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2018 World Championship Finals: The Beginning of Chinese Dominance - Esportsranks
2018 World Championship Finals: The Beginning of Chinese Dominance

Every Worlds has always been marked by the emergence of something new, and the end of the 2018 World Championship Finals is no exception.

In Season One, we saw the game at its infancy. In Season Two, we saw the first time an Asian team win the tournament with Taipei Assassins. As the next year rolled out and Season Three began, we saw the beginning of the era of South Korean dominance in professional League of Legends. The following year, Season Four, cemented the Korean’s vision-oriented style of play. Then, in Season Five, we saw the first time an organization was able to win the World Championship twice with SK Telecom T1. Season Six was saw the first time a World Championship was defended successfully. Season Seven saw that same dynasty toppled, albeit the Summoner Cup’s remained in South Korea.

For Season Eight, we are arguably on the cusp of a new era, as it brings us the first ever world champions hailing from China’s LPL in Invictus Gaming, an organization older than the LPL itself.

Below are my takeaways from Invictus Gaming’s crowning moment at the 2018 World Championship finals:

Draft Priorities and Execution

2018 World Championship Finals

Fnatic opted into setting up Caps to succeed in the drafting phase. (Image via lolesports Flickr)

We have seen that the meta in this tournament is dictated by solo lanes and snowballing from them. Because of this, Invictus Gaming have the slight edge because of the carry potential of its solo laners in Kang “TheShy” Seung-lok and Song “Rookie” Eui-jin. Some credit has to be awarded to the coaching staff of Invictus Gaming as they drafted specifically towards this. They always sought to get favorable matchups in the solo lanes, and made sure that their jungler, Gao “Ning” Zhen-ning, was also in a favorable position to be able to assist the laners. The game plan for Invictus Gaming is usually simple: win lane, win game.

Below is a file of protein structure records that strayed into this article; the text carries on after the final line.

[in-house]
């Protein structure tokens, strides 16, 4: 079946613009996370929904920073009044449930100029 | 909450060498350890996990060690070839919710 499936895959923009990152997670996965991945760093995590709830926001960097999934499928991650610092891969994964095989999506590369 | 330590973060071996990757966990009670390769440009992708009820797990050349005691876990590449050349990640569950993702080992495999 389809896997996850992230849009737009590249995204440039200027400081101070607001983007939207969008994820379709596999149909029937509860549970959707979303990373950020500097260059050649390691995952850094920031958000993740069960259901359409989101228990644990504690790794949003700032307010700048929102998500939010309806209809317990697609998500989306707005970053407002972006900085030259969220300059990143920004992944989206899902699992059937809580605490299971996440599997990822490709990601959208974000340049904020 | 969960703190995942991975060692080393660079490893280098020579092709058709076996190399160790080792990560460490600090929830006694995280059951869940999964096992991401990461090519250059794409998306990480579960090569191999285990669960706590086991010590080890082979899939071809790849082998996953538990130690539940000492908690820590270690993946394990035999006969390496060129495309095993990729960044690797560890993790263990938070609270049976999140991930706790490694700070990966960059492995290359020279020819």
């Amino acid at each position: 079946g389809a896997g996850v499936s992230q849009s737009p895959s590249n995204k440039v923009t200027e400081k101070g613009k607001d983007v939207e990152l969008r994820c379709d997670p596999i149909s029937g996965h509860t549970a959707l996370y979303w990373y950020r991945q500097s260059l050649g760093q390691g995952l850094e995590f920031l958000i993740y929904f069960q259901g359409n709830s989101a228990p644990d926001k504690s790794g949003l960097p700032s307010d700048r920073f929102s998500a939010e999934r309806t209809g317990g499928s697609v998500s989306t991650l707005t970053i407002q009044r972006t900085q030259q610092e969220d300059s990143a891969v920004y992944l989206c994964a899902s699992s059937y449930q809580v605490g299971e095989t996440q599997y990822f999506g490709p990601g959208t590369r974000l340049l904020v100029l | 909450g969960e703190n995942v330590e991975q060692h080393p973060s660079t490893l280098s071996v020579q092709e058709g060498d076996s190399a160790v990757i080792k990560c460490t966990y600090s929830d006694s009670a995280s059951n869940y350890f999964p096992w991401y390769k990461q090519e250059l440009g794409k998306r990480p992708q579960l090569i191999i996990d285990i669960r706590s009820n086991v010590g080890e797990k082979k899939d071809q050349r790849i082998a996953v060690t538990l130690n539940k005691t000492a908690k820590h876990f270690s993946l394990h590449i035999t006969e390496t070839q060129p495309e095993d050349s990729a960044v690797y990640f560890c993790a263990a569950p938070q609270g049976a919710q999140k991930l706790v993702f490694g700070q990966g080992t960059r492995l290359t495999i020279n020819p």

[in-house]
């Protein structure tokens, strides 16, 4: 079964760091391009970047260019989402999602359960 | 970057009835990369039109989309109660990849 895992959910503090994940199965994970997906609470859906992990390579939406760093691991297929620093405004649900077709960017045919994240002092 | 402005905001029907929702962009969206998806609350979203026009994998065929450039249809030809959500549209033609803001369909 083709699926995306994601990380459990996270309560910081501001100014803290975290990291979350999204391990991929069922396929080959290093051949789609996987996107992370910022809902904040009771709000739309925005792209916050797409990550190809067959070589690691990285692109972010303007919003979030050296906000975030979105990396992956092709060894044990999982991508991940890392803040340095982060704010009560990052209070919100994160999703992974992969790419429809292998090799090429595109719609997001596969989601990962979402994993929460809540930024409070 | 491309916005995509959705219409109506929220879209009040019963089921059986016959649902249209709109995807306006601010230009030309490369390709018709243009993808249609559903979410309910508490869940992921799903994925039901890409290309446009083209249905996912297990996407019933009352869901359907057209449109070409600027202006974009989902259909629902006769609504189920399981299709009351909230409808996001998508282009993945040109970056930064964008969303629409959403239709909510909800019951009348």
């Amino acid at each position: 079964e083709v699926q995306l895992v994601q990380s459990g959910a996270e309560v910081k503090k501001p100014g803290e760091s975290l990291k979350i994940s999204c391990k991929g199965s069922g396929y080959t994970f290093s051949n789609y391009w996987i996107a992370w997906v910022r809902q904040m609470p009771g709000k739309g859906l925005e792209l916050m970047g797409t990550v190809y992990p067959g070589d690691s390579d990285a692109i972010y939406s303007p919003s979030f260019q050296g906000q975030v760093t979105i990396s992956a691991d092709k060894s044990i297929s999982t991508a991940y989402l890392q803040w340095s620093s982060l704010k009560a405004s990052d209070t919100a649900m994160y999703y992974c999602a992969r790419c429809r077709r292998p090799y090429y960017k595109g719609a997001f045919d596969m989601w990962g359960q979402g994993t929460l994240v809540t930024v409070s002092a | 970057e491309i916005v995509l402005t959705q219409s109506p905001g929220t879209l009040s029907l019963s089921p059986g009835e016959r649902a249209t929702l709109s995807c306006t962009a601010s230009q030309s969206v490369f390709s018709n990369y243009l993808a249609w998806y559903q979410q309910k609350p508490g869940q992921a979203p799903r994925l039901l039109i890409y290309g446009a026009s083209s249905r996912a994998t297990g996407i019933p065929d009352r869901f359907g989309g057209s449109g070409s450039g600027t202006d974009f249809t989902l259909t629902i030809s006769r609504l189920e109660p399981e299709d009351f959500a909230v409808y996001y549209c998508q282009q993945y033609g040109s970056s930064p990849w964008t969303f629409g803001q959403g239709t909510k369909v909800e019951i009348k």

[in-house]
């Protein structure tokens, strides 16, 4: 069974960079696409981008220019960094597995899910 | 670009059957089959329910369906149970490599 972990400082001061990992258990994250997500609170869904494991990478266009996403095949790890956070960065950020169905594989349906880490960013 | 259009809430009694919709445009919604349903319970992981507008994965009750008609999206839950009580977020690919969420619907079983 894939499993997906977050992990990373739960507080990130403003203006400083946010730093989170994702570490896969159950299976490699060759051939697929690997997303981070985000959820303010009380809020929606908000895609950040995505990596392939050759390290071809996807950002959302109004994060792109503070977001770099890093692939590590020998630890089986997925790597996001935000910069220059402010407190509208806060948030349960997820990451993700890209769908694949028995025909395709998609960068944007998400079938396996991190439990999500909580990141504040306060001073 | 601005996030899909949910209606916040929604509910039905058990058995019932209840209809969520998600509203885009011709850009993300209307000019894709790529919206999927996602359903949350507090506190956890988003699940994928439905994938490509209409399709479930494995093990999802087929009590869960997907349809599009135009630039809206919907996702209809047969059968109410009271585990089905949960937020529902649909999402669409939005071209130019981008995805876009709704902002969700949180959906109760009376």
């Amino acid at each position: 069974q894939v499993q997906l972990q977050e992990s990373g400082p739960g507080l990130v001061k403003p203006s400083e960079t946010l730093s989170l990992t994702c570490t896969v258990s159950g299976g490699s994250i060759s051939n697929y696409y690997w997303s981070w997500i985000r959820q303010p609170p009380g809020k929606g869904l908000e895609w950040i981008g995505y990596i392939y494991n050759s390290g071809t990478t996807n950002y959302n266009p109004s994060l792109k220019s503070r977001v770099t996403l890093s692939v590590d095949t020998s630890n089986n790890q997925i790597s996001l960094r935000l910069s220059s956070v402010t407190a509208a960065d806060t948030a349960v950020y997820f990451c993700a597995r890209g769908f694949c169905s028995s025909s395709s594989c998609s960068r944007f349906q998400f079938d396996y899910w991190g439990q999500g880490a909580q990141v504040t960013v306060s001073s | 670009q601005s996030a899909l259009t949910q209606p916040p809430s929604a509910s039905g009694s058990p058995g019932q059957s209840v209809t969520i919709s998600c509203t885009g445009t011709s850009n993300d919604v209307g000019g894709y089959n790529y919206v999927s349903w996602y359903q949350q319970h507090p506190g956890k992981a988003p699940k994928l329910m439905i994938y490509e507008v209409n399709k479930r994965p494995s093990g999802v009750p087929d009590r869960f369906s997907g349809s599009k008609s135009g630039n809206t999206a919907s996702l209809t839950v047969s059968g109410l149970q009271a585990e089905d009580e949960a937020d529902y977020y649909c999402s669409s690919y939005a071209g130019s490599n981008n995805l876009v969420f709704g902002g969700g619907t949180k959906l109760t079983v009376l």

Fnatic, on the other hand, appeared to have wanted to play around their middle lane. Mads “Broxah” Brock-Pedersen was put on Lee Sin for two games in a row. All eyes were on Rasmus “Caps” Winther, as the draft made it very obvious that the team wished to play around him. With Martin “Rekkles” Larsson on picks like the Jhin and Ezreal, it meant that they just wanted Zdravets “Hylissang” Galabov to eventually roam to the middle lane and secure advantages for Caps.